Do you have fall allergies? If so, you've probably noticed your symptoms really flaring up the past few weeks. While the fall foliage and cooler weather in Connecticut is beautiful this time of the year, as those pretty leaves fall, allergy symptoms spike.
"As much as we like the fall weather you know and the pumpkins and the hay that's the kind of stuff, all the hay rides and all that is what really aggravates our symptoms,”said Lisa Primus of West Hartford.
Primus and her family have been feeling the impact of fall allergies.
"There's a lot of congestion, sneezing, a lot of itching,” said Primus. "So we just try and stay vigilant about showering and getting pollen off of us."
And they’re not alone.
“It’s bad for lot of people,” explainws Pam Angelillo, an allergy nurse at UConn Health. “Ragweed is a high one right now, the grasses are still producing some pollen then you have mold from the falling leaves and the outside mold allergies. Also people are turning on the heat indoors now you have dust from the heating systems that are coming through.”
With COVID-19 top of mind for so many, it’s important to differentiate your symptoms.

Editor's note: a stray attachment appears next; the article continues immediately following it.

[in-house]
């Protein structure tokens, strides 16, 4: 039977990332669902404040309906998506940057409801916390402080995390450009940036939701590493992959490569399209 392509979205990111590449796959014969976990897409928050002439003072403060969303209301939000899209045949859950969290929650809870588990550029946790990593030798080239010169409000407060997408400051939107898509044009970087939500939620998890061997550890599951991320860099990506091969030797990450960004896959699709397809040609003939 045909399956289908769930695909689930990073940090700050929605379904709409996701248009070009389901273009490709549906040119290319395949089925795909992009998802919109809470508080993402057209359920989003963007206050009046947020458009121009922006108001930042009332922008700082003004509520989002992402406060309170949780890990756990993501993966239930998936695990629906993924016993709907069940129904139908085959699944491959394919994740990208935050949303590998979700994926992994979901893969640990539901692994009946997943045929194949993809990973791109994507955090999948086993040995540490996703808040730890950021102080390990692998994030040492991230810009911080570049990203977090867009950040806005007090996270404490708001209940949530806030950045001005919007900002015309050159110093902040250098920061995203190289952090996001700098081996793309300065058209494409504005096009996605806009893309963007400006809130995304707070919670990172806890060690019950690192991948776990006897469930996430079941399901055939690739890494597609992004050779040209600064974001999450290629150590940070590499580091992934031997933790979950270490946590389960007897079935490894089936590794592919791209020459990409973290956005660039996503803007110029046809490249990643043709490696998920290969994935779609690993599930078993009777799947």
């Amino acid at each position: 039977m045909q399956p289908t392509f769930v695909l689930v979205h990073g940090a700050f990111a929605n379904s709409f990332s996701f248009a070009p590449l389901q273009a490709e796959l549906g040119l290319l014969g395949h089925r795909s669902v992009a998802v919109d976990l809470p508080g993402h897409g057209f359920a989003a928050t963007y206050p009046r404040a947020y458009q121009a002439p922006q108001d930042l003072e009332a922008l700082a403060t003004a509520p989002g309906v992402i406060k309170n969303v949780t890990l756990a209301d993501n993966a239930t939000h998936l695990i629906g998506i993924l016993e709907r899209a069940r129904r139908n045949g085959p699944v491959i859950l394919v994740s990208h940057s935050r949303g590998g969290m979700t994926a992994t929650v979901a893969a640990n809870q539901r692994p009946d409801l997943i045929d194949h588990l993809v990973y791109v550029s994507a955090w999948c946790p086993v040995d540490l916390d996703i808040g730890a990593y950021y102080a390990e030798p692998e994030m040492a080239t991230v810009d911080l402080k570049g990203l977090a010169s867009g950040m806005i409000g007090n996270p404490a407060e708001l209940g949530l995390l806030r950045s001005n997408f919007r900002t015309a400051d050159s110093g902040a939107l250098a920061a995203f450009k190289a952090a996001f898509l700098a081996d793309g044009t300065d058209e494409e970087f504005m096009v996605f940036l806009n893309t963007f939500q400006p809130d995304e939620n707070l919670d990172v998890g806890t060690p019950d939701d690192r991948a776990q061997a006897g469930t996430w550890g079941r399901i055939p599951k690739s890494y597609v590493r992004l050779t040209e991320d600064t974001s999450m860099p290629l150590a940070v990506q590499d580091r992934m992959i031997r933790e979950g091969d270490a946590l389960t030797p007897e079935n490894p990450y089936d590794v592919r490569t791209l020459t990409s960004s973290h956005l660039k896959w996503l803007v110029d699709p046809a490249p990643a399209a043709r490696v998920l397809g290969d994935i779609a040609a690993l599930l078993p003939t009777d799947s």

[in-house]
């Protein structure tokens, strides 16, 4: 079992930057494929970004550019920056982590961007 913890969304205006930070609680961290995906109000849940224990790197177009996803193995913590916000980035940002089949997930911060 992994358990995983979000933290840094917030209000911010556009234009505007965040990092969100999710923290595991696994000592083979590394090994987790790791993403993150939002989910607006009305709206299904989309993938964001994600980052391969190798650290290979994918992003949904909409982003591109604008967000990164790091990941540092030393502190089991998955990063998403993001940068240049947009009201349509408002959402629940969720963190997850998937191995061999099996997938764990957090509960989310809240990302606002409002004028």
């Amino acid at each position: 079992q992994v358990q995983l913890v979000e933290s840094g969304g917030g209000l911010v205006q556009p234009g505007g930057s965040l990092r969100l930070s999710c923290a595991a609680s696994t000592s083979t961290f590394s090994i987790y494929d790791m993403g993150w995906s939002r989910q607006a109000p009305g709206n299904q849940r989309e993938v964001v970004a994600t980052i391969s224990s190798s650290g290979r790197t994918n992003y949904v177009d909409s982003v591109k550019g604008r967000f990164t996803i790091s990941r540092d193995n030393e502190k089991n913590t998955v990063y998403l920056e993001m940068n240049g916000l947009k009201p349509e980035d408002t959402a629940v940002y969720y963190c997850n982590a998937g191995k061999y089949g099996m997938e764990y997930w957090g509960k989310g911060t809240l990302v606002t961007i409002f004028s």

“My main thing I tell people is to know your body,” said Angelillo. “If your symptoms are progressively getting worse for a couple of days, you develop a fever, increased shortness of breath, those are the times that you need to be concerned.”
A few ways to help mitigate fall allergy symptoms include using a dehumidifier to help with dust and mold. Change your air conditioner and furnace air filters, and shower after outdoor activity. You can also take medication as prescribed by your doctor.
Another tip to alleviate symptoms, and you’re probably already doing it…wear a mask! Lisa Primus started covering her face long before the pandemic started.
"I used to wear even like a bandana around my face or something if I was doing yard work. So there's definitely relief in having that mask on without a doubt."